Hey there, time traveller!
This article was published 5/3/2009 (3823 days ago), so information in it may no longer be current.
Vincent Li is headed to a hospital – not a prison cell – after being found not criminally responsible today for the murder of Tim McLean on board a Greyhound bus last summer.
Li admitted killing, beheading and cannibalizing McLean but believed he was acting under commands from God to attack a "demon" or else he would be executed, court heard during the two-day trial.
"These grotesque acts are appalling. However, the acts themselves and the context in which they were committed are strongly suggested of a mental disorder," Queen’s Bench Justice John Scurfield said in his decision.
"He did not appreciate the actions he committed were morally wrong. He believed he was acting in self defence."
Li, 40, showed no emotion at the verdict and was quietly led away by sheriff’s officers. He will appear before a Criminal Code review board in the next 90 days, where it is expected he will be sent to the Selkirk Mental Health Centre for long-term treatment. Li is currently housed in the psychiatric ward at the Health Sciences Centre.
He will be institutionalized without a criminal record and will be reassessed every year by a mental health review board to determine if he is fit for release into the community.
Crown attorney Joyce Dalmyn told reporters outside court justice had been served.
"I feel the judge did his job properly and reached the correct conclusion," she said. Dalmyn believes the review board will thoroughly monitor Li and will not let him return to the community unless they are certain he doesn’t pose a risk to society.
The victim’s family was upset, but not surprised, by the outcome. They are vowing to fight to keep Li locked up and want federal laws to change so that people like him never have the chance at release.
McLean's mother, Carol deDelley, said Li may have been mentally ill when he attacked her son, but the fact remains that a crime was committed.
"He still did it," she told reporters outside court. "Whether he was in his right frame of mind or not, he still did the act. There was nobody else on that bus holding a knife slicing up my child. Nobody else did that. Just one individual did that."
DeDelley said the law needs to be changed so someone can be found not psychologically accountable but still criminally responsible for a crime.
She also took a shot at Canadian immigration policies which she said allowed Li, who was born in China, into the country with a mental illness in the first place.
Scurfield’s verdict wasn’t surprising, considering the only evidence presented by both the Crown and defence during the trial called for the NCR finding.
"This is as close to beyond a reasonable doubt as you can get. There's no contradictory evidence here," Li's lawyer, Alan Libman, told Scurfield during a brief closing argument on Wednesday morning.
Dalmyn told court her department had a duty to raise the issue of criminal responsibility even though it is controversial with the public.
"Almost every member of the public has said 'That guy is crazy, he needs to be locked up,'" she said.
"The Crown can't ask this court to convict Li of second-degree murder when all evidence points to him being not criminally responsible. He was not able to appreciate the nature of his actions due to his delusional thinking. He was not able to determine right from wrong."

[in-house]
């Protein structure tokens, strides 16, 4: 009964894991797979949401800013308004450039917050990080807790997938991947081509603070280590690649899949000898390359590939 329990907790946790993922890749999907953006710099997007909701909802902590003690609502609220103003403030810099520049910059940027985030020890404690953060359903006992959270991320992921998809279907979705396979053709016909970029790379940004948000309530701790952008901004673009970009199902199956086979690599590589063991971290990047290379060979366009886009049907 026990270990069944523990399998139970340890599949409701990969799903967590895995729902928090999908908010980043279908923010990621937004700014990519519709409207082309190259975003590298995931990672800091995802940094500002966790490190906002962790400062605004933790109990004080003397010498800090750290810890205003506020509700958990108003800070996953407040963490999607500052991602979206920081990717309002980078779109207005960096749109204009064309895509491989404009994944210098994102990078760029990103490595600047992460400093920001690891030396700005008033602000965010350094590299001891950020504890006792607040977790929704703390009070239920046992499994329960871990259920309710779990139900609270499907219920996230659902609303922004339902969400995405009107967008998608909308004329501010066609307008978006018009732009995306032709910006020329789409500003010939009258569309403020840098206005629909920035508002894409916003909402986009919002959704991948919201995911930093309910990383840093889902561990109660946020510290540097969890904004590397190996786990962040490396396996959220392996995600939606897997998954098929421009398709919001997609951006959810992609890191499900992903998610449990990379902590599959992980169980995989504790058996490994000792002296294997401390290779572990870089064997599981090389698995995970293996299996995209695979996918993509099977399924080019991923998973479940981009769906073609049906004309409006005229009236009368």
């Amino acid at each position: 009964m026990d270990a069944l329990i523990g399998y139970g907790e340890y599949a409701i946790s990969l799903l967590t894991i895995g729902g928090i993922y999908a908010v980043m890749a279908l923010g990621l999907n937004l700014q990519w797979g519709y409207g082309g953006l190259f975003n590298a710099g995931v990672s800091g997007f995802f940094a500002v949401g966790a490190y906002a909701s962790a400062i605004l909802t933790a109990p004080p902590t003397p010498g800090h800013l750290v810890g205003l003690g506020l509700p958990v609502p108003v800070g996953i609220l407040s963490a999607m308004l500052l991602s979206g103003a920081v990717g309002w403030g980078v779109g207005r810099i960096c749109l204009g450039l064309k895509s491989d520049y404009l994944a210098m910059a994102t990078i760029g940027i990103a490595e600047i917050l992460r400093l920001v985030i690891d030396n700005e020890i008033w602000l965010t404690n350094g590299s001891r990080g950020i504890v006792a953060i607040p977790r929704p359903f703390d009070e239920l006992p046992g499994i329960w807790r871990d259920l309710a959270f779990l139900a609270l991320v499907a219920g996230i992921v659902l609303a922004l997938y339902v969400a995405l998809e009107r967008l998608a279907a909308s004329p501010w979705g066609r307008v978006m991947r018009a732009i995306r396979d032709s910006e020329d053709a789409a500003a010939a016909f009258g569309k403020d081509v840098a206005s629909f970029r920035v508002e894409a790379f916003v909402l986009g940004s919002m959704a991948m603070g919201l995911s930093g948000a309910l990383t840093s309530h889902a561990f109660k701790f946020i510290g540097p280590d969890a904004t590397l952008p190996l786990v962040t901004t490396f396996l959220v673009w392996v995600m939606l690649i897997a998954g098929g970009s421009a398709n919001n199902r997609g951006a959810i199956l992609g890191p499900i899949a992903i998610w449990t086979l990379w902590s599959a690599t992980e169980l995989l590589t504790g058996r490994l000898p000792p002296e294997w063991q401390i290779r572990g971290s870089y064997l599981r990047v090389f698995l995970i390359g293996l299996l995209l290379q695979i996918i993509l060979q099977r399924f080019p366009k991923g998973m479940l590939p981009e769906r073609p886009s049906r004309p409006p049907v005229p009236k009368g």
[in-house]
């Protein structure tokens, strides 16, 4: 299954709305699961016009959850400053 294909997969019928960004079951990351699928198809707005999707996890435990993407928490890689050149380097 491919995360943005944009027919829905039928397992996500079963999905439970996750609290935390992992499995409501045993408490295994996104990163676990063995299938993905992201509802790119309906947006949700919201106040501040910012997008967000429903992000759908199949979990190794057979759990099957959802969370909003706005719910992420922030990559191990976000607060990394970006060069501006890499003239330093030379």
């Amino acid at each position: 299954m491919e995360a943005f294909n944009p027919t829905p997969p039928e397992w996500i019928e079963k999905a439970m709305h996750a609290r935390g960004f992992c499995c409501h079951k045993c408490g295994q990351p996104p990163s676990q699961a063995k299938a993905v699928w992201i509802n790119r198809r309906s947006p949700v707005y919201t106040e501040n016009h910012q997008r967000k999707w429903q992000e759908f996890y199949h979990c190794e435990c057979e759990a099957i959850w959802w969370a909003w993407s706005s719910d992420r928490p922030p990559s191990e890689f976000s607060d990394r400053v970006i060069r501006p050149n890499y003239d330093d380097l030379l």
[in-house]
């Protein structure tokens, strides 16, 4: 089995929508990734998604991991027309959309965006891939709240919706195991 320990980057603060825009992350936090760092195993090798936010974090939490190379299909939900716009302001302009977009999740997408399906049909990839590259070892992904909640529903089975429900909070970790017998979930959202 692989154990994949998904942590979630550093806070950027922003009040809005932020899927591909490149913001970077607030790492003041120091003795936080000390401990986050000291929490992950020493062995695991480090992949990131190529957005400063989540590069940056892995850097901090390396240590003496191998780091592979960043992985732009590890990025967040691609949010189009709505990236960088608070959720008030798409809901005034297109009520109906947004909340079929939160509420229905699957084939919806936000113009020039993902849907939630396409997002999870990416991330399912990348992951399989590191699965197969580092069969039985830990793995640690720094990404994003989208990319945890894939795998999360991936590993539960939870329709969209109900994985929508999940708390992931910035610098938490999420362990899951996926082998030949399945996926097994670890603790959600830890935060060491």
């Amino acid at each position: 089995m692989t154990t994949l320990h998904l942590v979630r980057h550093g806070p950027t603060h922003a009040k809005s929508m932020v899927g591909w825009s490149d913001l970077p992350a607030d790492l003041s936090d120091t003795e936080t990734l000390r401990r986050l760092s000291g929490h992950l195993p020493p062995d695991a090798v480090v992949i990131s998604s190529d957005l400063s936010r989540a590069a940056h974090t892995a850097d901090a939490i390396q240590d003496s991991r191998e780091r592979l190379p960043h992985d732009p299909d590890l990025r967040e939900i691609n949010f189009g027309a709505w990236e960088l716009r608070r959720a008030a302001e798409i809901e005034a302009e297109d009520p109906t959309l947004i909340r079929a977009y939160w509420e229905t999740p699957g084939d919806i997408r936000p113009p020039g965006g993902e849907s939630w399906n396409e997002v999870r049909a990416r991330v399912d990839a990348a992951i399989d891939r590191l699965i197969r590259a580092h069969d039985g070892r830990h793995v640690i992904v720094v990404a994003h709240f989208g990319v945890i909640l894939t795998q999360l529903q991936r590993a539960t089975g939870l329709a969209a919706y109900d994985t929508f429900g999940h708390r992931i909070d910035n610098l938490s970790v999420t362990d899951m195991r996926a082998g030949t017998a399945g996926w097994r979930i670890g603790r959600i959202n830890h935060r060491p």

Dr. Jonathan Rootenberg, a forensic psychiatrist who met with Li at the request of his lawyers, told court Wednesday that he believes Li didn't know what he was doing when he attacked the sleeping McLean without warning or provocation.
"He certainly didn't know it was wrong. He was quite psychotic during that time period," Rootenberg said.
He said Li likely didn't view McLean as a human being as he attacked him. "He viewed the unfortunate victim as a demon. He believes it wasn't his hands doing that, but it was God's hands, through him."
He called Li a good candidate for treatment because he doesn't have any history of substance abuse or anti-social disorders, which are often psychotic triggers for people who have schizophrenia. Rootenberg added that Li has responded well to medical treatment and therapy but will always have to be watched closely to protect against a relapse.
"He is in the very early stages of being treated. He definitely represents a significant risk at this point," he said.
Rootenberg echoed the findings of the Crown's lone witness, Dr. Stanley Yaren, who told court Tuesday that Li said he heard voices from God that caused him to single out McLean for death.
Yaren said Li has a very strong chance to recover and was an otherwise "decent person" who was clearly out of his mind when he believed he was acting on God's commands to eliminate "the force of evil" by attacking McLean.
"He was being tormented by auditory hallucinations," Yaren said. "He believed Mr. McLean was a force of evil and was about to execute him. He had to act fast, urgently, to save himself. This wasn't an innocent bystander or stranger he chose to kill, but rather an evil force he was commanded to kill."
Yaren, the director of forensic psychiatry for both the province and the Winnipeg Regional Health Authority, said Li continued to attack the obviously deceased McLean based on voices he heard.
"He was terrified, frightened, tormented. Mr. Li's fear, because of what he was being told through these hallucinated voices, is that what he perceived to be the evil being would come back to life, through some supernatural powers and finish him off. He was in a frenzy to prevent this from happening," Yaren said.
Mike McIntyre grew up wanting to be a professional wrestler. But when that dream fizzled, he put all his brawn into becoming a professional writer.